- Reducing debit operating costs to better align costs with debit’s new revenue proposition;
- Reducing fraud to support the cost-containment goal and to qualify for the fraud prevention payment outlined in Reg II;
- Adjusting their overall demand deposit account (DDA) product structures to either grow the financial institution’s share of wallet with a particular type of account holder or direct account holders to accounts that generate more revenue or have lower service costs; and
- Restructuring or eliminating traditional issuer-funded debit rewards programs (40 percent of regulated issuers terminated or restructured their programs in 2012).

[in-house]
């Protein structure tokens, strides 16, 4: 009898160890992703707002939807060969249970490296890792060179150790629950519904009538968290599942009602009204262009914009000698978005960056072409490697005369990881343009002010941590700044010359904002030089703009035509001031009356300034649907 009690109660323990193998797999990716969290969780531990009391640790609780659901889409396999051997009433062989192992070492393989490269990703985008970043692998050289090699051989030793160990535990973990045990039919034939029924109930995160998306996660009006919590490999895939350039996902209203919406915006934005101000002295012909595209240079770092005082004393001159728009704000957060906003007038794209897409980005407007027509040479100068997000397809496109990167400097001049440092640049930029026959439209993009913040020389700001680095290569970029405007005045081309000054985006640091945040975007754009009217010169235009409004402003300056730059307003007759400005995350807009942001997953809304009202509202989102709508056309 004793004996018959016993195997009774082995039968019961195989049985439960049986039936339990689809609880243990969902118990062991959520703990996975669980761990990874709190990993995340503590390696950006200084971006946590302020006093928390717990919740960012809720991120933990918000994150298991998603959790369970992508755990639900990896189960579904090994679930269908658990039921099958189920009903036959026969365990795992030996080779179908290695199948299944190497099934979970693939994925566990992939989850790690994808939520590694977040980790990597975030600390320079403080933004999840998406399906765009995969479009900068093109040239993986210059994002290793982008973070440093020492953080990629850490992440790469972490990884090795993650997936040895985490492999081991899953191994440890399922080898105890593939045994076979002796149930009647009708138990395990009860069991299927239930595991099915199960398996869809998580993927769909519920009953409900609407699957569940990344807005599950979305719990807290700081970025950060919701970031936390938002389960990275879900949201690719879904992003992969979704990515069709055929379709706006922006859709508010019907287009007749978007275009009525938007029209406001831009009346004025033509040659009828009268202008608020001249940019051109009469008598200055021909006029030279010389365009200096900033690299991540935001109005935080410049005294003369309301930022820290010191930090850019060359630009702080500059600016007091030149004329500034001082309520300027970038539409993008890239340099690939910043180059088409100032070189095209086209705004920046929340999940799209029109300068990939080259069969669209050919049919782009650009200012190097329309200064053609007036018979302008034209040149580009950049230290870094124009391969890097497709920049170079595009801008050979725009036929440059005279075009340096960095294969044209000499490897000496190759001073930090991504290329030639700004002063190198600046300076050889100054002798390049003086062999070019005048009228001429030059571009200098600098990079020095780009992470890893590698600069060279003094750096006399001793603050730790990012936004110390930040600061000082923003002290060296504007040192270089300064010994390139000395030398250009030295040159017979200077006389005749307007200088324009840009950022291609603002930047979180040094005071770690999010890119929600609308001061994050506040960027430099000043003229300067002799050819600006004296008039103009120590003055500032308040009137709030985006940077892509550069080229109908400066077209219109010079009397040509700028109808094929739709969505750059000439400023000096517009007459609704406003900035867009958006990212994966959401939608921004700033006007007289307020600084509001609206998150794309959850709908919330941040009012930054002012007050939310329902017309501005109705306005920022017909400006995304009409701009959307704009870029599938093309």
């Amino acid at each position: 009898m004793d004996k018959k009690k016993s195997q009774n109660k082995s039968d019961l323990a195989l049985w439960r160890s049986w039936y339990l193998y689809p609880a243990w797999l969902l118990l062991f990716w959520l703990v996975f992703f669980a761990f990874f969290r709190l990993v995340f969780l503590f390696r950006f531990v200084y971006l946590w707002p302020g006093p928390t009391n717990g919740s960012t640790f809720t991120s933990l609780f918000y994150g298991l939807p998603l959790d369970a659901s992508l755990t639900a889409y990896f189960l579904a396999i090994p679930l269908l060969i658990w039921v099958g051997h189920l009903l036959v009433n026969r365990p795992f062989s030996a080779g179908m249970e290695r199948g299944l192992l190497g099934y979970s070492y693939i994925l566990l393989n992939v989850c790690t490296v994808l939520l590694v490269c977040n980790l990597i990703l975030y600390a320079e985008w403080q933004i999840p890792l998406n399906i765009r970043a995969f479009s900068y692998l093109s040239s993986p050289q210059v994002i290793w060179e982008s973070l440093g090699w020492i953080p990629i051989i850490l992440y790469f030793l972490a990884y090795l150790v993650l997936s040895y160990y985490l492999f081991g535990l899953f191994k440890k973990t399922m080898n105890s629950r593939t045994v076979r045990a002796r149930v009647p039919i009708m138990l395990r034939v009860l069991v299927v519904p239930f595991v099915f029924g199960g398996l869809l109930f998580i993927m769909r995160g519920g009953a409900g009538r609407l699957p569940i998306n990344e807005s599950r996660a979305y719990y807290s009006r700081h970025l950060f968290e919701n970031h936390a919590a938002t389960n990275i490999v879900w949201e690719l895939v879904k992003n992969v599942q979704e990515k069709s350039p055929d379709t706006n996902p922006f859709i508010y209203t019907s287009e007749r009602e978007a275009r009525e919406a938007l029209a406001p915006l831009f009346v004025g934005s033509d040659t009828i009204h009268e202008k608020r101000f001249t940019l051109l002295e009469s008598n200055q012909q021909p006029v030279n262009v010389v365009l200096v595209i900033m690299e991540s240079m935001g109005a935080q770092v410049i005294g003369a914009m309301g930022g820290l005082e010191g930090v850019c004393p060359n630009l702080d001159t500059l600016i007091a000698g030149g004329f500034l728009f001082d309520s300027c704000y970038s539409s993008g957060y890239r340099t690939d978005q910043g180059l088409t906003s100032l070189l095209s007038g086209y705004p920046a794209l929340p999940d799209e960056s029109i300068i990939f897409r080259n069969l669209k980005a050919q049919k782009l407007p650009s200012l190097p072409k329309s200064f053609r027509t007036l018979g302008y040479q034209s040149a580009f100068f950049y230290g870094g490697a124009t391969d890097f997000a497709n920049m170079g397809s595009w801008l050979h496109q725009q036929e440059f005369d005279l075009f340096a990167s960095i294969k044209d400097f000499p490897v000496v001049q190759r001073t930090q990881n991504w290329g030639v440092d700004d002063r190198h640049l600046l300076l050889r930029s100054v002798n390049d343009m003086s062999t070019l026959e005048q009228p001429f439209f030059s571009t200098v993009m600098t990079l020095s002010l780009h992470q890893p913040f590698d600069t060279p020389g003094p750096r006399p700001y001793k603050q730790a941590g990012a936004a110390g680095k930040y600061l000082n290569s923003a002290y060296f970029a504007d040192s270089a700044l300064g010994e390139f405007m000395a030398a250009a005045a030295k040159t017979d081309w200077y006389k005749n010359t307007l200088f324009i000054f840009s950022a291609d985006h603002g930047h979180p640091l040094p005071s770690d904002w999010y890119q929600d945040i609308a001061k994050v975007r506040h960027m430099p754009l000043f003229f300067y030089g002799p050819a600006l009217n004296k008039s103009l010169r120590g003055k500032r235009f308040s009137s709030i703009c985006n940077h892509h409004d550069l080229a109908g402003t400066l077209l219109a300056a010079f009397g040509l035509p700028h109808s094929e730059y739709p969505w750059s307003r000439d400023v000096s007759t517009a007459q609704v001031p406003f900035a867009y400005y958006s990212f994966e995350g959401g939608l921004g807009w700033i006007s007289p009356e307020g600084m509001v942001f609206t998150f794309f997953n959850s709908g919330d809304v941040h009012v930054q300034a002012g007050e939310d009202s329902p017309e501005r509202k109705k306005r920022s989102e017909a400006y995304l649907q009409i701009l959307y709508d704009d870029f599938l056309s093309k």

Financial institutions participating in the 2013 Debit Issuer Study, commissioned by PULSE, experienced continued growth in their debit businesses despite downward pressure on interchange revenue as a result of Regulation II. Additionally, the study details financial institutions’ opinions and plans with respect to prepaid, EMV and mobile payments. “The post-Regulation II era represents an important time for the debit industry, and the latest Debit Issuer Study provides a comprehensive look at what changes issuers are making in response to this environment,” said Steve Sievert, executive vice president of marketing and communications for PULSE. “Even in the face of significant regulatory challenges, issuers managed to grow their debit volumes in 2012 and expect further growth this year.” Post-Reg II “new normal” for debit continues to take shape Reg II’s cap on interchange rates has reduced debit interchange revenue for issuers with at least $10 billion in assets (“regulated issuers”). Average interchange rates for regulated issuers have declined by 59 percent for signature debit transactions (from $0.52 to $0.23, on average) and by 32 percent for PIN debit transactions (from $0.32 to $0.23, on average) compared with pre-Reg II levels. The study also found downward pressure on interchange rates for issuers with less than $10 billion in assets (“exempt issuers”). While not subject to the regulatory interchange cap, exempt issuers cited competitive dynamics as the cause of a decrease of $0.02 in their average interchange rates for both signature and PIN debit transactions. One in three exempt issuers anticipates further declines in debit interchange. In response to this reduction in interchange revenue, both regulated and exempt issuers are making fundamental changes to their debit businesses. The most common actions are: